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Behold a rev’rend sire, whom want of grace Has made the father of a nameless race, Shov'd from the wall perhaps, or rudely press'd By his own son, that passes by unbless'd : 23 Still to his wench he crawls on knocking knees, And envies ev'ry sparrow that he sees.

A salmon's belly, Helluo, was thy fate ; The doctor call’d, declares all help too late : “Mercy!” cries Helluo," mercy on my soul! 240 Is there no hope?-Alas ! -- then bring the

jowl." The frugal Crone, whom praying priests attend, Still tries to save the hallow'd taper's end, Collects her breath, as ebbing life retires, For one puff more, and in that puff expires. 245

“ Odious ! in woollen ! ’twould a Saint provoke (Were the last words that poor Narcissa spoke),


Ver. 241. then bring the jowl.] It is remarkable that a similar story may be found in the eighth book of Athenæus, concerning the poet Philoxenus, a writer of dithyrambics, who grew sick by

a eating a whole polypus, except the head; and who, when his physician told him he would never recover from his surfeit, called out, “ Bring me then the head of the polypus." It is not here insinuated that Pope was a reader of Athenæus; but he evidently copied this ludicrous instance of gluttony from La Fontaine :

“ Puis qu'il faut que je meure

Sans faire tant de façon,
Qu'on m'apporte tout à l'heure

Le reste de mon poisson.”
Ver. 242. The frugal Crone, &c.] A fact told him by Lady
Bolingbroke of an old Countess at Paris.

Ver. 245 expires.] He repeated these four lines to Mr. J. Richardson many years

e they were here inserted. Ver. 247. the last words that poor Narcissa spoke,] This story,

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No, let a charming Chintz and Brussels lace
Wrap my cold limbs, and shade my lifeless face;
One would not, sure, be frightful when one's dead
And—Betty-give this Cheek a little Red.” 251

The Courtier smooth, who forty years had shin'd
An humble servant to all human kind,
Just brought out this, when scarce his tongue could

stir, “ If-where I'm going-I could serve you, Sir?”

“ I give and I devise (old Euclio said, 256 And sigh’d) my lands and tenements to Ned.” Your money, Sir? “My money, Sir, what all? Why,—if I must-(then wept) I give it Paul.” The Manor, Sir?-" The Manor ! hold,” he cry'd, “ Not that I cannot part with that”-and died.

And you ! brave COBHÁM, to the latest breath, Shall feel your Ruling Passion strong in death ; Such in those moments as in all the past ; “ Oh, save my Country, Heav'n,” shall be your last.


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as well as the others, is founded on fact, though the author had the goodness not to mention the names. Several attribute this in particular to a very celebrated Actress, who, in detestation of the thought of being buried in woollen, gave these her last orders with her dying breath. P.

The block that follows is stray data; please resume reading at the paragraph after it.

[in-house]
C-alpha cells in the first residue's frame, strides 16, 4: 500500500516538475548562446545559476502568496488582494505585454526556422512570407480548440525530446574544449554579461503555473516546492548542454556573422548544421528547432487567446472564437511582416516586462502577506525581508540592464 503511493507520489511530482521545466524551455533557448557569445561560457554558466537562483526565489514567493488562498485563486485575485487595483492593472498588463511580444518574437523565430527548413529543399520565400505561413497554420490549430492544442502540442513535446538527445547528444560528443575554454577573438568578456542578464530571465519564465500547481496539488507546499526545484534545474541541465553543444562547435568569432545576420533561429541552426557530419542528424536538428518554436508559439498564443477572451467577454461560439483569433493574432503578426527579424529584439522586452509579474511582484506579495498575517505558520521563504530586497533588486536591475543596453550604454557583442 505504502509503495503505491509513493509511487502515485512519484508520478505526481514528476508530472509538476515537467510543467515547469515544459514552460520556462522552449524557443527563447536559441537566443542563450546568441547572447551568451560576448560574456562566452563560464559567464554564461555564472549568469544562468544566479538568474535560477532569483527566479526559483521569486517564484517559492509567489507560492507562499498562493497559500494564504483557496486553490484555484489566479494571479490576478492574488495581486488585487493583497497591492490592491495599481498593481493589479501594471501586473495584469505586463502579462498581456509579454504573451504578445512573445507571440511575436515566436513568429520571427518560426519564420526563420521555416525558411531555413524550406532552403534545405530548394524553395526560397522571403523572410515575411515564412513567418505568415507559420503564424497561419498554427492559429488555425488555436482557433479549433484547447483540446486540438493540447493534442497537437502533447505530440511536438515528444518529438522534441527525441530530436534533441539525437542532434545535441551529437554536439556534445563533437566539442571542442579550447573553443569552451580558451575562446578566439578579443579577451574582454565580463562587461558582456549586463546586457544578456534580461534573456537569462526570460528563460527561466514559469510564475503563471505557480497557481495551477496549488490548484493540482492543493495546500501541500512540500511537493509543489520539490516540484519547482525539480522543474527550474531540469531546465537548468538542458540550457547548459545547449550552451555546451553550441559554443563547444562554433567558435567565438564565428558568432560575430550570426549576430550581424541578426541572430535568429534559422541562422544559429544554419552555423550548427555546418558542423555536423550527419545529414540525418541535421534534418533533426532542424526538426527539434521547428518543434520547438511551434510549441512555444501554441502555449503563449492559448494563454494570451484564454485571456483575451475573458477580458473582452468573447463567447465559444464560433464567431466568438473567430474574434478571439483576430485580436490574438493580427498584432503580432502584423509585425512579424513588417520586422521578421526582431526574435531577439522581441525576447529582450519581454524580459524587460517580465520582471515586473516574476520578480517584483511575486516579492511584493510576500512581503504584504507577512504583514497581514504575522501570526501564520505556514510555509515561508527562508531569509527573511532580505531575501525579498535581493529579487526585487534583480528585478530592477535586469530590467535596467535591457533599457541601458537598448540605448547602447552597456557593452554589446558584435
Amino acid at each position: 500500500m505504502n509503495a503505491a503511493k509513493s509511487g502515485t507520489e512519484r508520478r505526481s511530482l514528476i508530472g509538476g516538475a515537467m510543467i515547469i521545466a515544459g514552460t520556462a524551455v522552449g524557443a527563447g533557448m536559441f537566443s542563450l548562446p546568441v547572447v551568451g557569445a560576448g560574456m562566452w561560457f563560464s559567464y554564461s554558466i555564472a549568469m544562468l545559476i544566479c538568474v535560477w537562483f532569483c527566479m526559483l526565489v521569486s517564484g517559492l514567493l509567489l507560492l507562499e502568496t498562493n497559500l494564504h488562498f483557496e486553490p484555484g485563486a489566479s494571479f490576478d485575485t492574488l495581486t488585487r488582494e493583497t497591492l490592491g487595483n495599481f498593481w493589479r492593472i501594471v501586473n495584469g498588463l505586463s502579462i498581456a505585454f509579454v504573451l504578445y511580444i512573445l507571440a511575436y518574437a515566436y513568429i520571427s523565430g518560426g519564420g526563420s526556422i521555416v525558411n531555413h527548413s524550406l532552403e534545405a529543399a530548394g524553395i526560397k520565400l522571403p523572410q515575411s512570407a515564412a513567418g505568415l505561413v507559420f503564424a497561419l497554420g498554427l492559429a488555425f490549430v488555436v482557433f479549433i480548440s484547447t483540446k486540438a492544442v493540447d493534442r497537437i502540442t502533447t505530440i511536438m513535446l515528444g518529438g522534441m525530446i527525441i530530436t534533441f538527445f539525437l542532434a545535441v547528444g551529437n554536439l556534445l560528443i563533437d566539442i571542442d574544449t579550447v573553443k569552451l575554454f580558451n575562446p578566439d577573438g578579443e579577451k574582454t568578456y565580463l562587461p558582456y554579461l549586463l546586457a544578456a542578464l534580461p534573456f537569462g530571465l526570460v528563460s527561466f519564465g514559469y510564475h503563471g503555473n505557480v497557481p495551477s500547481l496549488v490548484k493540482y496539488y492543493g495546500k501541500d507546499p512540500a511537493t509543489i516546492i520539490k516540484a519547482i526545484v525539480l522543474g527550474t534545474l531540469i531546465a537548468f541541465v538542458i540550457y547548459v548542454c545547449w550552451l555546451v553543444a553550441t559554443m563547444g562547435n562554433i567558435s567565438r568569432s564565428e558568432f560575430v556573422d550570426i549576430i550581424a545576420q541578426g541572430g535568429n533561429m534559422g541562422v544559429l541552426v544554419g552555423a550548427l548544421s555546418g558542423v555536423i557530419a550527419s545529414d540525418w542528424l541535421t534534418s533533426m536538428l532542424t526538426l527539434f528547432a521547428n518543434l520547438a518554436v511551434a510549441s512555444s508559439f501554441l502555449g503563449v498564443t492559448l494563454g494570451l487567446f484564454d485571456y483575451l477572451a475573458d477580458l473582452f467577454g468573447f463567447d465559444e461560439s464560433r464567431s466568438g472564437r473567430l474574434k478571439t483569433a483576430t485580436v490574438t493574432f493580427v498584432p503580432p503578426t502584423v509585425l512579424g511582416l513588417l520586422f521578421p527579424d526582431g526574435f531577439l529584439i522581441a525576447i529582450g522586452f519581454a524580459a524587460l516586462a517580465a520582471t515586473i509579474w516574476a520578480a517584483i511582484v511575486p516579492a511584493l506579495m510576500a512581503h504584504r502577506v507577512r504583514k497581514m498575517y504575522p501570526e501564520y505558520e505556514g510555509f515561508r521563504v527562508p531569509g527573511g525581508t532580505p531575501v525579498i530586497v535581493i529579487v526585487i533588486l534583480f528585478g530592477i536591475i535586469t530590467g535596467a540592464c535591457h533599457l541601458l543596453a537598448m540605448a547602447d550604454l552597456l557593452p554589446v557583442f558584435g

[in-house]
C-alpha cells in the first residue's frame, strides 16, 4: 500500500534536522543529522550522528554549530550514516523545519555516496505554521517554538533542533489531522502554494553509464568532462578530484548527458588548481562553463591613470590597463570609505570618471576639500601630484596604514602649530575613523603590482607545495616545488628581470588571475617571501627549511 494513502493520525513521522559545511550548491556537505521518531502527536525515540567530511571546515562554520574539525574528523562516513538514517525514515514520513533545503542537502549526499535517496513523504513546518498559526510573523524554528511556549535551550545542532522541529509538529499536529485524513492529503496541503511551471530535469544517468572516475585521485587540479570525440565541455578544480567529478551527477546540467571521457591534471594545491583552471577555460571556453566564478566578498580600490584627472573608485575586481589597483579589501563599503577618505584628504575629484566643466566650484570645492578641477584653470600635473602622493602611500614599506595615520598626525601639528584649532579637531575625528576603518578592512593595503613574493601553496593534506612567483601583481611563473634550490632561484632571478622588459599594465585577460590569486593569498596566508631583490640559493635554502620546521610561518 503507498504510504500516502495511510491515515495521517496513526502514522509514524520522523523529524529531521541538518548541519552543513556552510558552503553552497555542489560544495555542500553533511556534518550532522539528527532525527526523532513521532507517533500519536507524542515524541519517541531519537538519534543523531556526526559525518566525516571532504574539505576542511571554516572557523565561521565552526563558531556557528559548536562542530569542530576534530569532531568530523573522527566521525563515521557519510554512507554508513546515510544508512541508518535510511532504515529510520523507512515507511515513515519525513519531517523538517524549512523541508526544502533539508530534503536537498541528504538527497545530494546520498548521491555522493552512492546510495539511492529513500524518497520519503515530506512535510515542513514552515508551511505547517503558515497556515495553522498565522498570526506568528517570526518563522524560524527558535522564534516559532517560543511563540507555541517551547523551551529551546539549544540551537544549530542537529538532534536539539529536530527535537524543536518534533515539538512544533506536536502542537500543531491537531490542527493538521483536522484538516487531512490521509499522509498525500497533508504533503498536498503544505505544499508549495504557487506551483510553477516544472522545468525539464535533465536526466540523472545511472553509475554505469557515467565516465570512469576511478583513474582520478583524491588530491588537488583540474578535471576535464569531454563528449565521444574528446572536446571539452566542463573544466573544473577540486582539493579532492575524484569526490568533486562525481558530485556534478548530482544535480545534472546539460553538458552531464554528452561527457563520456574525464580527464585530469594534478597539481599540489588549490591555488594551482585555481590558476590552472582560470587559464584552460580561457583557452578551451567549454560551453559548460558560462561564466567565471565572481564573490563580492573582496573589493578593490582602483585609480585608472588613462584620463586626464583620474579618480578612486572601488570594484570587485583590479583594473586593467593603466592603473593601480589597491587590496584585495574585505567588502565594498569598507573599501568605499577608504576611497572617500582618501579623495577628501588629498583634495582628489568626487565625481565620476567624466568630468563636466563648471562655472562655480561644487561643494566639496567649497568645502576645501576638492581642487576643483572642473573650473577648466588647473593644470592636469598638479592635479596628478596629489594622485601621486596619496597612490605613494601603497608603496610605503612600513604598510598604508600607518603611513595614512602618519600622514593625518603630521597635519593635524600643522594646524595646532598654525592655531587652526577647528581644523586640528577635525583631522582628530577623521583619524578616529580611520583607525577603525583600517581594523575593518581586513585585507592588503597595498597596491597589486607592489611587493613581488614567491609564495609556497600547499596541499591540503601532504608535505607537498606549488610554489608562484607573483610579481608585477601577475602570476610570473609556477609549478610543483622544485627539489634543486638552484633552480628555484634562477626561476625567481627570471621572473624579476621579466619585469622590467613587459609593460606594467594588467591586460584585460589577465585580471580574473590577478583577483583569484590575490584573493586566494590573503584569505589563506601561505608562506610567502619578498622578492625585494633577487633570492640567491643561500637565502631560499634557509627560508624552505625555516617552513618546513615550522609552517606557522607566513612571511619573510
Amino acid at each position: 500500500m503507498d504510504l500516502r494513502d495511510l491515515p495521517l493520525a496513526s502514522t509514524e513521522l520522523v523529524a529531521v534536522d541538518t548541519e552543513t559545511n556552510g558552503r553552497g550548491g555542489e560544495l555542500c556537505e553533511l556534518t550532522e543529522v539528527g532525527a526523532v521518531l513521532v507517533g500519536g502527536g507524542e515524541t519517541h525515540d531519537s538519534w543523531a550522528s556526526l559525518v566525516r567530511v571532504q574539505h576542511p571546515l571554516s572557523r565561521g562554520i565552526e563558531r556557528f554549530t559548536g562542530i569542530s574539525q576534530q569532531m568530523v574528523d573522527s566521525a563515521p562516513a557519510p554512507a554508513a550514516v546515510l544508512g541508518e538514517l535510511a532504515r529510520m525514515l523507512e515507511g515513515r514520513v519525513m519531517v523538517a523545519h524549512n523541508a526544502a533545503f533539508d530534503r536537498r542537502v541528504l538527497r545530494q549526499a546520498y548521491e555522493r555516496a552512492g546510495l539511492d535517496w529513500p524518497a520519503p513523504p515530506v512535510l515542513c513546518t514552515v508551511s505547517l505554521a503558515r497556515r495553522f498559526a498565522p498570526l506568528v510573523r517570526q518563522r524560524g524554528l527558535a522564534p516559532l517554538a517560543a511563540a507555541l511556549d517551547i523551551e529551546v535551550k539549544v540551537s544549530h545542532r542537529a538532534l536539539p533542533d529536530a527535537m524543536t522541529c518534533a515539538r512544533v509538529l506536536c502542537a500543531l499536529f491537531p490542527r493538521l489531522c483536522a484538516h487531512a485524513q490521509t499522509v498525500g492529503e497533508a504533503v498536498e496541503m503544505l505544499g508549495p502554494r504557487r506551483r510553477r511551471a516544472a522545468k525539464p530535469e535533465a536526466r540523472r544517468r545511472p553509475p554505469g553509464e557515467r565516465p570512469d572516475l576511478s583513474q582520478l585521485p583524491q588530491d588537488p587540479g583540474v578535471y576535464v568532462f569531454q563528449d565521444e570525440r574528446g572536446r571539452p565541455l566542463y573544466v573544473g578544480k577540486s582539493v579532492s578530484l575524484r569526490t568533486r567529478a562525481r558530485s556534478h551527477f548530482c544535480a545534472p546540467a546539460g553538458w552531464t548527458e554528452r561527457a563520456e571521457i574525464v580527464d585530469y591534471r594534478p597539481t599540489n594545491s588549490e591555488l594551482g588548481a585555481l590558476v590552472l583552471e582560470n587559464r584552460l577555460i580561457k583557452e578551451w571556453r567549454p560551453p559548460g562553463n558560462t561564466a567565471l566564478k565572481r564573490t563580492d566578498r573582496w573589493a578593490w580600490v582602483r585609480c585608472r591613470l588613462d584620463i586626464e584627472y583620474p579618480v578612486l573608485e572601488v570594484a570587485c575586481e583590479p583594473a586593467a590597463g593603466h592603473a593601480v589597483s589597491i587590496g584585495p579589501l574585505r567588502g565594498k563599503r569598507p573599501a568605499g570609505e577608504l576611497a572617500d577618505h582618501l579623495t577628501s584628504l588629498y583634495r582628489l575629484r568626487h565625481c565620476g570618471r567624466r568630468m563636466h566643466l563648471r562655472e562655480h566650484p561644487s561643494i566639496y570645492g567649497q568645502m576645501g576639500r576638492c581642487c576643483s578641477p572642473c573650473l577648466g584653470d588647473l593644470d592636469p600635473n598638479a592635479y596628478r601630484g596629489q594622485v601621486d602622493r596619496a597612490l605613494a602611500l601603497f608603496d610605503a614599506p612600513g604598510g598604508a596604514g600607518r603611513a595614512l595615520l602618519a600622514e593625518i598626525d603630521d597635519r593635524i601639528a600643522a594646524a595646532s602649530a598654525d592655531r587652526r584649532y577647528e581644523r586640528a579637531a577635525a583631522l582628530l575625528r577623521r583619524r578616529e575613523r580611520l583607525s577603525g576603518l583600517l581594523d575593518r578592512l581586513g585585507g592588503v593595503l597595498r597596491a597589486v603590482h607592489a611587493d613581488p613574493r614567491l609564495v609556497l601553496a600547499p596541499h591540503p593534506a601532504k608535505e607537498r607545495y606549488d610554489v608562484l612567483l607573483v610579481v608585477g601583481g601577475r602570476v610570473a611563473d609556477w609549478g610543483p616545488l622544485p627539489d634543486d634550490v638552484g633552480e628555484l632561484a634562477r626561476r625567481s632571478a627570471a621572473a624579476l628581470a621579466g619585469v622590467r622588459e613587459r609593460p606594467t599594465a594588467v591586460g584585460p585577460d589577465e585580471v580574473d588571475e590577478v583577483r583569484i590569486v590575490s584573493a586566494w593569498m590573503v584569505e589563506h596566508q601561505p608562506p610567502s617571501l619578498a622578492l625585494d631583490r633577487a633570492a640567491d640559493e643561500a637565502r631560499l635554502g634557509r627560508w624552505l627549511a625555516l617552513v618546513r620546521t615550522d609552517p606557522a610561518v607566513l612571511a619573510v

The Betty here mentioned was Mrs. Saunders, Mrs. Oldfield's friend and confidant; a good actress in parts of decayed widows and old maids.

Ver. 261. and died.] Sir William Bateman used these very words on his death-bed. No comic nor satiric writer has ever carried their descriptions of avarice or gluttony so far as what has happened in real life.

Other vices have been exaggerated; these two never have been.



Of the Characters of WOMEN.

NOTHING so true as what you once let fall, Most Women have no Characters at all."


Of the Characters of WOMEN.] There is nothing in Mr. Pope's Works more highly finished, or written with greater spirit, than this Epistle: yet its success was in no proportion to the pains he took in composing it, or the effort of genius displayed in adorning . it. Something he chanced to drop in a short advertisement prefixed to it, on its first publication, may perhaps account for the small attention the Public gave to it. He said, that no one Character in it was drawn from the Life. They believed him on his word; and expressed little curiosity about a satire in which there was nothing personal. W.

Ver. 1. Nothing so true] Bolingbroke, a judge of the subject, thought this Epistle the masterpiece of Pope. But the bitterness of the satire is not always concealed in a laugh. The characters are lively, though uncommon. I scarcely remember one of them in our comic writers of the best order. The ridiculous is heightened by many strokes of humour, carried even to the borders of extravagance, as much as the two last lines of Boileau, quoted in the next page. The female foibles have been the subject of perhaps more wit, in every language, than any other topic that can be named. The sixth satire of Juvenal, though detestable for its obscenity, is undoubtedly the most witty of all his sixteen, and is curious for the picture it exhibits of the private lives of the Roman ladies. If this Epistle yields, in any respect, to the tenth satire of Boileau on the same subject, it is in the delicacy and variety of the transitions by which the French writer passes from one